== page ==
## Posts tagged ‘combination’

### Codes, Keypads, and Sequences

When my colleague Chris Meador says, “I’ve thought of a math problem,” rest assured that I’ll spend a good portion of that workday trying to find a solution instead of tackling the items on my to-do list.

Last week, he emailed me the following:

My garage door opener has an exterior keypad that allows me to open the door by entering a 5‑digit number. There is no ENTER key, so the keypad “listens” for the correct code and disregards a false start. How many key presses would it take to test every possible code?

Theoretically, there are 10^{5} possible codes, so entering all of them sequentially would require 5 × 10^{5} key presses. However — because the keypad ignores false starts — some key presses can be saved. For example, typing 123456 will actually test two codes, 12345 and 23456.

Chris continued by asking:

Is it possible to construct an optimal string of key presses of minimal length that tests every possible code?

And with that, my Tuesday was ruined.

I had seen this problem before, or at least a version of it. The top four students at the MathCounts National Competition compete in a special event called the Masters Round, and one year the problem was about something called **D Sequences**. The author used this nickname because such sequences of minimal length are known as *de Bruijn sequences*, after the mathematician Nicolas Govert de Bruijn who proved a conjecture about the number of binary sequences in 1946.

Luckily for Chris, he caught a nasty viral infection last week, which gave him plenty of time to lie in bed thinking about the problem. He emailed me on Monday to inform me of his progress:

I did not manage to prove anything, but I did write a computer program that generates sequences using a pretty straightforward algorithm, and I was able to confirm that solutions are possible for 2‑, 3‑, 4‑, and 5‑digit codes.

That note reminded me that the best way to ensure a happy life is to surround yourself with intelligent people who share similar interests. Chris concluded his email to me with this:

I’d say [that my garage] is pretty secure, since it would take me about 14 hours to punch in all the possible numbers, reading from a list.

Feel free to read more about **de Bruijn sequences** at MathWorld, but you might want to try the following problems first.

- Construct a de Bruijn sequence that contains every two-digit permutation of 0’s and 1’s.
- Construct a de Bruijn sequence that contains every three-character permutation from an alphabet with three characters.
- What is the minimum length of a string of letters that would contain every possible five-letter “word,” that is, every possible permutation of 5 letters, using the Latin alphabet?

Counting things is something that mathematicians, especially those studying combinatorics, do quite often. Yet how they count can be atypical:

When asked how many legs a sheep has, the mathematician replied, “I see two legs in front, two in back, two on the left, and two on the right. That’s eight total, but I counted every leg twice, so the answer is four.”

And there you have it.

### Don’t Believe the HIPE

Let’s get this party started with a classic word puzzle.

What English word contains four consecutive letters that appear consecutively in the alphabet?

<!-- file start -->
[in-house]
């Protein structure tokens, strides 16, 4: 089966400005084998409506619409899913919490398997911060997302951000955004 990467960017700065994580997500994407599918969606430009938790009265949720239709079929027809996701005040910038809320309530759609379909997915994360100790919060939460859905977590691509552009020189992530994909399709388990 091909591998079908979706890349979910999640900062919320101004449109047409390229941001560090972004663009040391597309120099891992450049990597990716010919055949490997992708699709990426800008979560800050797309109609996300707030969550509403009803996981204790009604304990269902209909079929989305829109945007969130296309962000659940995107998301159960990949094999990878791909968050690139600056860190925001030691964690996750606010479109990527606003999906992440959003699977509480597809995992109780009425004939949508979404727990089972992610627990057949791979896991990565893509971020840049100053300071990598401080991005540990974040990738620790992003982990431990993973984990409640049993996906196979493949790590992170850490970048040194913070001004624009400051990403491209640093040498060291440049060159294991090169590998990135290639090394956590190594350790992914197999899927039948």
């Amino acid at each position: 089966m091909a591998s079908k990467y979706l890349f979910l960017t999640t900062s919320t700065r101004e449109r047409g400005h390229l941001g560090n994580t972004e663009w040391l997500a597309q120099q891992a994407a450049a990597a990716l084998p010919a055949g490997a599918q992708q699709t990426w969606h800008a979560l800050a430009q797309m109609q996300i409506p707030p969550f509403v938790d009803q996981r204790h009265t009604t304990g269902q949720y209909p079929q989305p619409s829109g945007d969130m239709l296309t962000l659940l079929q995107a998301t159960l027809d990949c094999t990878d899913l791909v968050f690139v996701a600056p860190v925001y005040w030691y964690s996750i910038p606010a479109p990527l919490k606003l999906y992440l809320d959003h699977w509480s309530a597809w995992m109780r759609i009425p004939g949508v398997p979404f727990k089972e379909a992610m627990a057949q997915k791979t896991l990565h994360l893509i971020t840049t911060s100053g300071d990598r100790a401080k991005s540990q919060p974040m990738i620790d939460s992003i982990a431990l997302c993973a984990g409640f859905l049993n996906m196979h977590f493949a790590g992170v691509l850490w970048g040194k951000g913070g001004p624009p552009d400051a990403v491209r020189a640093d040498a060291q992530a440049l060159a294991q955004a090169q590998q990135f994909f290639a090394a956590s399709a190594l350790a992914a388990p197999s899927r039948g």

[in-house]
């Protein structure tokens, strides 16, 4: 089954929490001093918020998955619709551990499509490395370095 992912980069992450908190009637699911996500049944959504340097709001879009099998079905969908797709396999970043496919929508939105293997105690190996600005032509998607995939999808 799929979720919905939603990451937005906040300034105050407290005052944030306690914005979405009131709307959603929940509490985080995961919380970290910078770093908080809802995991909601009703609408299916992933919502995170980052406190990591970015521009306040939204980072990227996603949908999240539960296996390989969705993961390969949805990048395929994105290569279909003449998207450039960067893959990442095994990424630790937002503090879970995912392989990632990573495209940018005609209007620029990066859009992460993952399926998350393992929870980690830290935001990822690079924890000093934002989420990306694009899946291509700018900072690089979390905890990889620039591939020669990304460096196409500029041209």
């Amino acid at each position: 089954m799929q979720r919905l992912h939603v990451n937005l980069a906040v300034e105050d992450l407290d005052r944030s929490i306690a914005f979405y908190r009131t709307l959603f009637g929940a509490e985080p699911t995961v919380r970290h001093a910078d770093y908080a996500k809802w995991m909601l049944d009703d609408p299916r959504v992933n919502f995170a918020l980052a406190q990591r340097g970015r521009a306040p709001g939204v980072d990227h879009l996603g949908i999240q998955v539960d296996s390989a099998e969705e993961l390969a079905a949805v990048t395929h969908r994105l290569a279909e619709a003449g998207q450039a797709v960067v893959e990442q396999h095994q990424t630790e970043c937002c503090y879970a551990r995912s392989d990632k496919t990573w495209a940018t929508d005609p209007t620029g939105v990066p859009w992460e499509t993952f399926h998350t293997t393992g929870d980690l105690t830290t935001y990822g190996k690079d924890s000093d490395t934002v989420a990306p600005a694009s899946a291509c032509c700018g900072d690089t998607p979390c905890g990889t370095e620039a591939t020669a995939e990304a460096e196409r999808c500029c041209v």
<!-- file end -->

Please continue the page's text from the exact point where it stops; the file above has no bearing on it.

In *Mathematical Mind-Benders* (AK Peters, 2007), Peter Winkler describes how the puzzle above served as inspiration for a word game.

I and three other high-school juniors at a 1963 National Science Foundation summer program began to fire letter combinations at one another, asking for a word containing that combination… the most deadly combinations were three or four letters, as in GNT, PTC, THAC and HEMU. We named the game after one of our favorite combinations, HIPE.

This seemed like a good game to play with my sons. I explained the game, and then I gave them a simple example to be sure they understood.

ER

They quickly generated a long list of solutions, including:

- tERm
- obsERver
- fishERman
- buckminstERfullerene

Since that introduction a few weeks ago, the boys and I have played quite a few games. It’s a good activity to pass the time on a long car ride. The following are some of my favorites:

WKW

RTWH

RTHW

(these two are fun in tandem)HIPE

(the game’s namesake is a worthy adversary)TANTAN

The practice with my sons has made me a better-than-average HIPE player, so when I recently found myself needing to keep my sons busy while I prepared dinner, I offered the following challenge:

Create a HIPE for me that you think is difficult, and I’ll give you a nickel for every second it takes me to solve it.

Never one to shy away from a challenge, Eli attacked the problem with gusto. Fifteen minutes later, he announced, “Daddy, I have a HIPE for you,” and presented me with this:

RLF

That was three days ago. Sure, I could use More Words or some other website to find the answer, but that’s cheating. Winkler wrote, “Of course, you can find solutions for any of them easily on your computer… But I suggest trying out your brain first.”

The downside to relying on my brain? **This is gonna cost me a fortune.**

For your reading enjoyment, I’ve created the following HIPEs. They are roughly in order from easy to hard, and as a hint, I’ll tell you that there is a common theme among the words that I used to create them.

- MPL
- XPR
- YMM
- MSCR
- MPT
- ITESI
- NSV
- RIGON
- OEFF
- CTAH
- THME
- SJU
- TRAH (bonus points for finding more than one)

Winkler tells the story of how HIPE got him into Harvard. He wrote “The HIPE Story” as the essay on his admissions application, and four years later, he overheard a tutor who served on the admissions committee torturing a colleague with HIPEs and **calling them HIPEs**.

I can’t promise that HIPEs will get you into college, but hopefully you’ll have a little fun.